In his inaugural address, Barack Obama pledged to renew the nation’s founding creed, to carry forward “that precious gift, that noble idea…that all are equal, all are free.” Some 1.8 million people gathered on the National Mall to hear the new president on that icy January morning. Yet a considerably larger mass–equivalent to adding the population of Boston to the celebration–spent the same day behind bars. For America is not only the land of the free, as the Navy chorus chanted from the presidential dais. It is also, to an extraordinary extent, the land of the unfree, the most incarcerated society on earth.
The United States was not always so locked down. For most of the twentieth century its incarceration rate hovered near one-tenth of one percent, roughly the same as in other industrial free societies. Then, from the early 1970s forward, the federal and state governments began extending sentences, curtailing judicial discretion and restricting early releases. The prison population soared. By the end of George W. Bush’s presidency, approximately one out of every 100 adults was in jail or prison, a proportion unmatched in the history of democracy.
During this same period, racial disparities in the criminal justice system have widened. At mid-century, during segregation, the black imprisonment rate was about four times higher than that of whites; by 2005 it was seven times higher. If current trends continue, according to the Bureau of Justice Statistics, one in three black men born today can expect to go to prison in his lifetime. For the grandchildren of Brown v. Board of Education on the bottom rung of the socioeconomic ladder, American justice has become more separate and unequal, not less.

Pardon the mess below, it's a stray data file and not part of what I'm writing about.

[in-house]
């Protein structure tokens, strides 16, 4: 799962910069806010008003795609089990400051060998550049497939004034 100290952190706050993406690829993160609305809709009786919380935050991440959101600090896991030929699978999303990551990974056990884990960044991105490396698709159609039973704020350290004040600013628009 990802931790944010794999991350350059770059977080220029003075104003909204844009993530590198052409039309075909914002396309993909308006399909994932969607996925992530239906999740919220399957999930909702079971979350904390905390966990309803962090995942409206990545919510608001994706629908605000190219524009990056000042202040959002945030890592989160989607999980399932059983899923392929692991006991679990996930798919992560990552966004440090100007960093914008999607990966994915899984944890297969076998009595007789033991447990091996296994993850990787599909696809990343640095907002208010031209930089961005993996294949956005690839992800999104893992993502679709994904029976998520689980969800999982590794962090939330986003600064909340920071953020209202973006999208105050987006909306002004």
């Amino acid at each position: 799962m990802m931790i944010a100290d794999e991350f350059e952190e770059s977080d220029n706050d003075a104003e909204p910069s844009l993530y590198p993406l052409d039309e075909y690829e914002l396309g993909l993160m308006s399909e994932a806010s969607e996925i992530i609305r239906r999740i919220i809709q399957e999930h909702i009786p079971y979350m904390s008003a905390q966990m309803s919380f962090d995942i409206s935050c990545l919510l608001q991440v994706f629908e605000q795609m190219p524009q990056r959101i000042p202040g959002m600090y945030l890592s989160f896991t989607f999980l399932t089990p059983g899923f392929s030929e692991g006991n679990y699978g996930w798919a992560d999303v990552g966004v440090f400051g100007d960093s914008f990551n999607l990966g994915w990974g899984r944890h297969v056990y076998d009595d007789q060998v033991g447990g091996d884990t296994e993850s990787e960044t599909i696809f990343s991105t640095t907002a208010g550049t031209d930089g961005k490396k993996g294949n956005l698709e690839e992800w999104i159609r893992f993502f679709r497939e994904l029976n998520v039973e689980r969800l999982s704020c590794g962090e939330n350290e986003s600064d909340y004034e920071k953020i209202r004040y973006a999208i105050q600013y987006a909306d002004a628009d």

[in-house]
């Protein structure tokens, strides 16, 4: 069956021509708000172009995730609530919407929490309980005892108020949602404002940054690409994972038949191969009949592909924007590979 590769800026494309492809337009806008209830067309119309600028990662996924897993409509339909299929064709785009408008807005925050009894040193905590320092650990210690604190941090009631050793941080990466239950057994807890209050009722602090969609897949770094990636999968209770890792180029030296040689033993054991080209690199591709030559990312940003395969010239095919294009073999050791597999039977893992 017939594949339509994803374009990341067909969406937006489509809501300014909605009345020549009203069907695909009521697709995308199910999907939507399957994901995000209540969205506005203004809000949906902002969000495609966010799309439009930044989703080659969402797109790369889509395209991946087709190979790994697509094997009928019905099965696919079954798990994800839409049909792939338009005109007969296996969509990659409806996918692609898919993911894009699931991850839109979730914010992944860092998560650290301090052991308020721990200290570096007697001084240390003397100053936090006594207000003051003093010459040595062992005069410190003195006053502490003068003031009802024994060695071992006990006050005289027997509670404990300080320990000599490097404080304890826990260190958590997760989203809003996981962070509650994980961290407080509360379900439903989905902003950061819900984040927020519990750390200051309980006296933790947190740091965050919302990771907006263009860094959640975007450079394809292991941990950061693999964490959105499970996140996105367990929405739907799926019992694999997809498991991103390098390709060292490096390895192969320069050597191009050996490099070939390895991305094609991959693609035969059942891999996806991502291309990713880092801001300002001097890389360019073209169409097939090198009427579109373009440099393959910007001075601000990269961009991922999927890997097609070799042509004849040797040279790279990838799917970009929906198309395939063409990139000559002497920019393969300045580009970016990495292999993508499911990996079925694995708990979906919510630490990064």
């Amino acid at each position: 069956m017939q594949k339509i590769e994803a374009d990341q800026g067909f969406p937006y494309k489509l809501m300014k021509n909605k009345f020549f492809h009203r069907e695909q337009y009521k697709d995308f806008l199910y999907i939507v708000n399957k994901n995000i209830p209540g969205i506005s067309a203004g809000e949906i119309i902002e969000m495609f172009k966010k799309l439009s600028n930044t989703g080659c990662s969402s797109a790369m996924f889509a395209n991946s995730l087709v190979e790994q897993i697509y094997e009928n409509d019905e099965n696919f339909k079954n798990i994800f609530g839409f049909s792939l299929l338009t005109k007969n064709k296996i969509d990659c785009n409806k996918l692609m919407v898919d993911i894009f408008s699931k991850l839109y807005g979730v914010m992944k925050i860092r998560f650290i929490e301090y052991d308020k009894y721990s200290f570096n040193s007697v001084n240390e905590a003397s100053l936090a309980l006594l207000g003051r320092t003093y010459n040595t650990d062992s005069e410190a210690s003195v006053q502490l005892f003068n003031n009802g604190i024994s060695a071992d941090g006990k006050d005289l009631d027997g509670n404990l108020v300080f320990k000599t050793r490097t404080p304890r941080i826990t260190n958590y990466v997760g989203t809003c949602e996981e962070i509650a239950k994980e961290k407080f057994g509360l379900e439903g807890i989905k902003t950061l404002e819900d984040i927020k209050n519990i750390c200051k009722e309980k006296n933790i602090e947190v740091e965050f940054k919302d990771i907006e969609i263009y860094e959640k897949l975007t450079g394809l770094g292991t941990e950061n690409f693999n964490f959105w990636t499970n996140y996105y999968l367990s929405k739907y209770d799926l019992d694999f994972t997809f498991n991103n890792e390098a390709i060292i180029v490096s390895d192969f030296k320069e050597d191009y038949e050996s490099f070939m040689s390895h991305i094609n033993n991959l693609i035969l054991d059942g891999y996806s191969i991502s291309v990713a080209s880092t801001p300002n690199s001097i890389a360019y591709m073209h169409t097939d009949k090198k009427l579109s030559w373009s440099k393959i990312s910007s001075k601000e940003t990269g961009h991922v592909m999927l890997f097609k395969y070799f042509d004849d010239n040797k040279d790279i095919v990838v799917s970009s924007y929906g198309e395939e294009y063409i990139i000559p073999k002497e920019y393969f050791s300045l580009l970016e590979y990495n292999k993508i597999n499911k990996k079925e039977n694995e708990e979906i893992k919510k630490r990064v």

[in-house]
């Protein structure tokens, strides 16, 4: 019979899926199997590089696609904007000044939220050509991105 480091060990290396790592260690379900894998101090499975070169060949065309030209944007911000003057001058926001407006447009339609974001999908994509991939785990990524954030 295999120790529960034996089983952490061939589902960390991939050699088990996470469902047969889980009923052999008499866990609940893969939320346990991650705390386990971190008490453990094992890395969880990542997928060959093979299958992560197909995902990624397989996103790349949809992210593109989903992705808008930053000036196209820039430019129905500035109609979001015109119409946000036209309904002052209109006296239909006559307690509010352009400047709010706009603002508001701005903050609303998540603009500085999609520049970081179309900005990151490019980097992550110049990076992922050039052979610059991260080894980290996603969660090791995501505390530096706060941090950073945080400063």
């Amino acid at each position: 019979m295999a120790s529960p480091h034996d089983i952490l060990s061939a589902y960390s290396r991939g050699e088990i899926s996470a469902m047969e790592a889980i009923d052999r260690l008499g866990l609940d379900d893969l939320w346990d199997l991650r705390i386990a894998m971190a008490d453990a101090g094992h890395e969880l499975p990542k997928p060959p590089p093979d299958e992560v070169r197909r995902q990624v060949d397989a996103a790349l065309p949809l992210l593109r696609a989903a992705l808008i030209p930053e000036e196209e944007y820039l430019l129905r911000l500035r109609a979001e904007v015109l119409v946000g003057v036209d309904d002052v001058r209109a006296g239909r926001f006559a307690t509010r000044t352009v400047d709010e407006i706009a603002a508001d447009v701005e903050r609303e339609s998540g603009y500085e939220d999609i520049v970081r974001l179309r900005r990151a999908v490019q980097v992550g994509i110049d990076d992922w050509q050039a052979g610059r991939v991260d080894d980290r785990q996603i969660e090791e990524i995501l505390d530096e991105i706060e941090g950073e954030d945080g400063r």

Analysts have put forward competing explanations for this severity revolution in criminal justice. Law-and-order conservatives point to elevated postwar crime rates, while critics blame private prison profiteering; unintended policy consequences, like supervised parole, that send tens of thousands to prison for failing a urinalysis; and even the excesses of popular democracy, as exemplified by merciless ballot initiatives like three-strikes laws.
Anne-Marie Cusac aims to synthesize this debate in an ambitious but jumbled new book, Cruel and Unusual. Emphasizing the physical pain of punishment and drawing on an eclectic mix of sources, from TV shows to trial transcripts, her study brings a host of fresh ideas to the discussion. Although Cusac has an eye for startling anecdote, her overarching contention that America’s “culture of punishment” has sprung from Christian roots ultimately confuses as much as it clarifies. Unwittingly, her book makes a stronger case for alternate explanations for the country’s punitive turn than for those she develops herself.
Cruel and Unusual roams widely across time and topic, from the hanging of witches in the seventeenth century to Taser shocks in the twenty-first, from torments inflicted by prison guards to coercive tactics employed by teachers, pastors and military officers. Among the Puritans, Cusac discovers, parents tried to beat “the will” out of their infants, because, as Jonathan Edwards put it, “all are by nature the children of wrath, and heirs of hell.” In the 1920s leased prisoners in Alabama “frequently put dynamite caps in their boots and blasted off toes or feet” to escape even greater suffering in the mines. With sections about chain gangs, mental hospitals and lynch mobs, Cusac strings together a disquieting counterhistory of repressive violence, which, she suggests, has been inaccurately omitted from sunnier accounts of evolving disciplinary norms.